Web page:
Atheism, Buddhism, and the Question of ‘Belief Systems’

By Adam J. Pearson

Today, I came across some people who were debating the subject of belief systems.  One of the debaters claimed that atheism is a belief system and the other, that it is not. To address the question of whether atheism is or is not a belief system, we must first ask: what is a belief system?

A belief system can be defined as an organized set of beliefs.  Do atheists all possess belief systems of some kind? Certainly. Their worldviews, the ways of seeing the world that form the lenses through which sensation is transformed into perception in their brains, are constituted by sets of beliefs about the way things are.  They believe that water evaporates and condenses through the water cycle, that people cannot live without water, that objects fall because of the Earth’s gravitational pull, etc. etc.  These beliefs constellate their worldview. In short, they compose belief systems.

A more interesting question, however, is whether atheism can itself be considered a belief system.  To this question, I again answer yes.  It is, however, a qualified yes. Atheism, as a philosophical position, is a belief system, but a flexible one.

Allow me to explain.  Sincere atheists do not believe that there is a God as described by the religions, but they usually believe that should sufficient evidence for such a being be presented to them, they would be willing to change their minds. So far, they have not encountered such sufficient evidence or reasons.  Therefore, they disbelieve in the existence of a God.

This view that they would believe given sufficient evidence in turn presupposes an additional epistemological belief. This belief about knowledge is that a view is worth believing if and only if it is supported by adequate empirical evidence. The first belief mentioned above and this second belief are organized and mutually supporting; they are logically consistent. Together, they seem to make up a system of beliefs, albeit a flexible one. They are distinct beliefs which fit together in an organized way. Therefore, it seems fair to say that atheism is a form of belief system, an organized set of at least two beliefs.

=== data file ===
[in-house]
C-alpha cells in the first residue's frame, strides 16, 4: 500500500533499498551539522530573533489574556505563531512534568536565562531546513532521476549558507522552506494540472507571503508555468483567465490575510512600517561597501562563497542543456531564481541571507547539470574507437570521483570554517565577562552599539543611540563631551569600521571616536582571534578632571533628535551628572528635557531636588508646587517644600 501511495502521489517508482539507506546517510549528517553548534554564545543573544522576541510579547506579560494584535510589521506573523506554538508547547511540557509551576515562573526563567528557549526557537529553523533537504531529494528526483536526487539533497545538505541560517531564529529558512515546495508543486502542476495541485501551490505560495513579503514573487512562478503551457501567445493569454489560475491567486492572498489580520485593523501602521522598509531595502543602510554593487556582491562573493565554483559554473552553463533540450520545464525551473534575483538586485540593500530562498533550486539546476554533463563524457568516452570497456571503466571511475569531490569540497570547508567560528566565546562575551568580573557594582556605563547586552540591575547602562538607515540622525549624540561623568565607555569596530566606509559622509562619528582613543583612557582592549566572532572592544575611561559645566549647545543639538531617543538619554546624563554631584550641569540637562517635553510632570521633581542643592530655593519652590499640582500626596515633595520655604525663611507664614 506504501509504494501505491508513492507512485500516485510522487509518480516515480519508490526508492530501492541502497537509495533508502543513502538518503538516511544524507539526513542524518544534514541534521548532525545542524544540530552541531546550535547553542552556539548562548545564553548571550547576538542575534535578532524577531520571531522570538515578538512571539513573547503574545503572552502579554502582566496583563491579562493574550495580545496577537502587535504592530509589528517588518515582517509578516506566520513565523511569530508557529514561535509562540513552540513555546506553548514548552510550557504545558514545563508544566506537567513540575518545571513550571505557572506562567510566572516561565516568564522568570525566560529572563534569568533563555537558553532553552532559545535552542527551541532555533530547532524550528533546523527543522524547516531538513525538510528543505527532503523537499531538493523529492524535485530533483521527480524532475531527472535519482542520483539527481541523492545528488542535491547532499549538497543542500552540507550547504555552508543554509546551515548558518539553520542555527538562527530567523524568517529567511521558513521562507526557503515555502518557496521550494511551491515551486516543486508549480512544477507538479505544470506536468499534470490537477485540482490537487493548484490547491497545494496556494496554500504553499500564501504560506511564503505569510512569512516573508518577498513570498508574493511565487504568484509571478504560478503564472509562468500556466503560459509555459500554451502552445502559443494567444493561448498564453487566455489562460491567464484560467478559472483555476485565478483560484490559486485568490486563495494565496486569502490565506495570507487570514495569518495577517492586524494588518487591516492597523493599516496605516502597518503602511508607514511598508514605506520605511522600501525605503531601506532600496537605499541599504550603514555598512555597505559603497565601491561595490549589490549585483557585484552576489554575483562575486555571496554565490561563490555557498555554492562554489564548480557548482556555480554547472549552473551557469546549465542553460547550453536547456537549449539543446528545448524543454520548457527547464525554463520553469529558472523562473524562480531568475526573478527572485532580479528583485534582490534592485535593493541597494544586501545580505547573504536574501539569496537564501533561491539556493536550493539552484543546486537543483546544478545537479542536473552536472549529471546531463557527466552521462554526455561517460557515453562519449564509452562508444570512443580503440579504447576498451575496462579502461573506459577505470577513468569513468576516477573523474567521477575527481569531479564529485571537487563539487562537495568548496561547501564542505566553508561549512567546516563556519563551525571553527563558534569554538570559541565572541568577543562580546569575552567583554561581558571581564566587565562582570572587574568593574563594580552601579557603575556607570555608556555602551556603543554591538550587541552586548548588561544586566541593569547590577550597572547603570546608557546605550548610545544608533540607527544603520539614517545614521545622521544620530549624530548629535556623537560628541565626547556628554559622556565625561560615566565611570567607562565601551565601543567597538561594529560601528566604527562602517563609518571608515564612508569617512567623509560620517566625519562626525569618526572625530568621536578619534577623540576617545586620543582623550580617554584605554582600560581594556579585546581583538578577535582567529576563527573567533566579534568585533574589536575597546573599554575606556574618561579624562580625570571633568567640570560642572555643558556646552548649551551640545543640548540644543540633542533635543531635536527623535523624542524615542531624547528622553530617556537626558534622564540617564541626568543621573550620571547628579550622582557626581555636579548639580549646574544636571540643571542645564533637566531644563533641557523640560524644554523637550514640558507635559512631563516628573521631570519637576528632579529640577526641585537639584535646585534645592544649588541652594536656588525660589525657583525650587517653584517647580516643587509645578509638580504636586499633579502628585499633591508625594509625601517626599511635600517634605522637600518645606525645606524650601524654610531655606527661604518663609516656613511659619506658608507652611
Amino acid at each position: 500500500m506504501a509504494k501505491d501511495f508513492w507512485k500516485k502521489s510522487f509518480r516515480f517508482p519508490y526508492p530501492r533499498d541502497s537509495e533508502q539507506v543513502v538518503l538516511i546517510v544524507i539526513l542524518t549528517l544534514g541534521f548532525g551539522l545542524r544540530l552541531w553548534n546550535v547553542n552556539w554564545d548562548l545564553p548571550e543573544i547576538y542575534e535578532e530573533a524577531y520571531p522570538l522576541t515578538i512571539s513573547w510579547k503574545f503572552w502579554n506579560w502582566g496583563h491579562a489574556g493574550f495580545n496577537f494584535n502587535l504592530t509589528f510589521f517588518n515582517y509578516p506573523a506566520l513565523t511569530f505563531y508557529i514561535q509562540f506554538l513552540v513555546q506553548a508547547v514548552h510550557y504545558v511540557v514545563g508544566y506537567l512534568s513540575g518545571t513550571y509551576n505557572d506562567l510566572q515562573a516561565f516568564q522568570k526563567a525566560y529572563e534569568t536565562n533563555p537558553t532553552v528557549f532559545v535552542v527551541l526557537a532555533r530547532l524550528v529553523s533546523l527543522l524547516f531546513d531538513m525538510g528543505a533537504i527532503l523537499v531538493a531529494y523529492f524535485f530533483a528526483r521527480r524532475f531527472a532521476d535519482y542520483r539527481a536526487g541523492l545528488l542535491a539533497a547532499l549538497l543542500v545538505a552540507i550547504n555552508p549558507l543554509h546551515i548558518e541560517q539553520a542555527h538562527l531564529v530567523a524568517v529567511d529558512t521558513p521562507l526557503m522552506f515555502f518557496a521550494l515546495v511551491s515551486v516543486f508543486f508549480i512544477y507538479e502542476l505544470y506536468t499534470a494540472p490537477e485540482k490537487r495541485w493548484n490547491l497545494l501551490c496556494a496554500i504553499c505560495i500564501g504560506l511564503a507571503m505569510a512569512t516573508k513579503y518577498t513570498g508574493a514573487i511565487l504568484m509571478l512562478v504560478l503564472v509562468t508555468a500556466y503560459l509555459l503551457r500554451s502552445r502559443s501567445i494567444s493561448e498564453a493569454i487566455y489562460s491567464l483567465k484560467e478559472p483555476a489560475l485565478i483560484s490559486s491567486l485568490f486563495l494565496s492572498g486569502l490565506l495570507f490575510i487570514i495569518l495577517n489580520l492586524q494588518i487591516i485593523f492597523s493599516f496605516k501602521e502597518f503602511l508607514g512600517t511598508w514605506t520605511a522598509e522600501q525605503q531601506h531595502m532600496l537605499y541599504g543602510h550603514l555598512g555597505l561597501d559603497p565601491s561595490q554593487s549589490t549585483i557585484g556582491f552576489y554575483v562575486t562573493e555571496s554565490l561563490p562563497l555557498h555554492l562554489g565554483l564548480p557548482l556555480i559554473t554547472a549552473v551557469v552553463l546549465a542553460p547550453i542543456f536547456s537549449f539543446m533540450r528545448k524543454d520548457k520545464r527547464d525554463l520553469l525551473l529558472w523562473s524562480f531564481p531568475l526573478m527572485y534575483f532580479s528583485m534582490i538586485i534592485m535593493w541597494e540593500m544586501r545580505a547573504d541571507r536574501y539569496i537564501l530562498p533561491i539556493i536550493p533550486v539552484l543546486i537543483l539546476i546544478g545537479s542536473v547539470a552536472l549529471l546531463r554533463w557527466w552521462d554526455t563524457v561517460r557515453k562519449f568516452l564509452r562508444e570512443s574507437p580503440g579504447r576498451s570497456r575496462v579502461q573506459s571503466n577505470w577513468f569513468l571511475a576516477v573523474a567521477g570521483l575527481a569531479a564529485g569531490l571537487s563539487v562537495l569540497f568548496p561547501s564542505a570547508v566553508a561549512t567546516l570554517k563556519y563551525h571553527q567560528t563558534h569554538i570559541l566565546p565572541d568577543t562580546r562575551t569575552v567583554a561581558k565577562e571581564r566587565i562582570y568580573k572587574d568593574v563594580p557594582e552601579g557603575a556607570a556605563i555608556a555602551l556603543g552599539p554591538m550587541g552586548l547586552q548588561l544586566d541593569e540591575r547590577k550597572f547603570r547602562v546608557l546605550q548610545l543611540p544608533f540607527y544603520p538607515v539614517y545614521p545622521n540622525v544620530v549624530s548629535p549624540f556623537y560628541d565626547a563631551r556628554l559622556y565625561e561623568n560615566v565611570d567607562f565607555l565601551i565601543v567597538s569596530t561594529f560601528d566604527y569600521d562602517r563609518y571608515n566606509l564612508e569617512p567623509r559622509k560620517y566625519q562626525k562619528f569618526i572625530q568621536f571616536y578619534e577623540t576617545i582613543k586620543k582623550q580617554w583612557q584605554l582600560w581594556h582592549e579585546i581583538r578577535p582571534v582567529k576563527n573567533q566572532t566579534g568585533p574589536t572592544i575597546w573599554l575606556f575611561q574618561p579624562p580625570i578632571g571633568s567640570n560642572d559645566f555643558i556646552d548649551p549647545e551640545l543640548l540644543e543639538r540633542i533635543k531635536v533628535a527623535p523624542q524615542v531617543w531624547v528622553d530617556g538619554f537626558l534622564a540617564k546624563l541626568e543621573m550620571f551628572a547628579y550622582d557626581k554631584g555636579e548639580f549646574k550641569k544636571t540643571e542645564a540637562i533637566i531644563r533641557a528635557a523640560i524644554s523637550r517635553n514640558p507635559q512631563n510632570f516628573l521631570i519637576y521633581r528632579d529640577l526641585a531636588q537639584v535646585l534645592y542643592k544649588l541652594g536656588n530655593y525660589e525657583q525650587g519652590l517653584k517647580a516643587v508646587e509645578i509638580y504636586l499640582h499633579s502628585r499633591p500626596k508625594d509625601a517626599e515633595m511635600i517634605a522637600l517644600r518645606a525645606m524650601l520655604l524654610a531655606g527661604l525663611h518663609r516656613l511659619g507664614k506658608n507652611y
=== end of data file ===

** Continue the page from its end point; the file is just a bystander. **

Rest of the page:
We must qualify this statement further, however, by saying that atheism, as a ‘belief system’ is fundamentally different from most religious belief systems, which tend to be dogmatic. Certainly, atheism can become dogmatic as well. However, sincere atheism which really and consistently holds to the second belief outlined above would not be dogmatic because it would remain open to the possibility that it could be wrong. All that would be required to show it to be wrong would be sufficient empirical proof.  It is this quality that lends atheism, as a belief system, its flexibility, and it is for this reason that I refer to atheism as a ‘flexible belief system.’

One of the debaters went on to refer to Buddhism as a ‘non-belief system.’ Is this designation accurate? I would argue, first of all, that there is no monolithic code of beliefs that can be called Buddhism.  Buddhism exists in multiple diverse systems, ranging from the monastic spareness of Theravada to the metaphysically robust Vajrayana with its many deities and bodhisattvas.  However, suppose we could look at all of these together, focusing on what is most basic, fundamental, or common to them.  Could that be regarded as a ‘non-belief’ system, that is, a system without beliefs?

I argue that Buddhism could not be regarded as a ‘non-belief’ system. A belief system, as defined above, is simply a set of organized beliefs. Buddhism does meet this criterion. It has fundamental beliefs (e.g. in the Four Noble Truths, in the connection between the Three Poisons and suffering, in the impermanent nature of the universe and the Three Marks of Existence as a whole, etc.). These beliefs are systematically organized. Therefore, Buddhism is a belief system.

What makes it distinctive, however, is that these beliefs are not presented as givens to be taken in faith. They may be at first, but deep Buddhist practice involves testing these beliefs out in practice to see if they are really true after all. Buddhist ‘faith’ is grounded in experience, which makes it a unique variety of faith. This is in contrast to the Kierkegaardian form of Christian faith in which one believes in the absence of strong reasons or of evidence, out of a kind of ‘leap into the Transcendent.’

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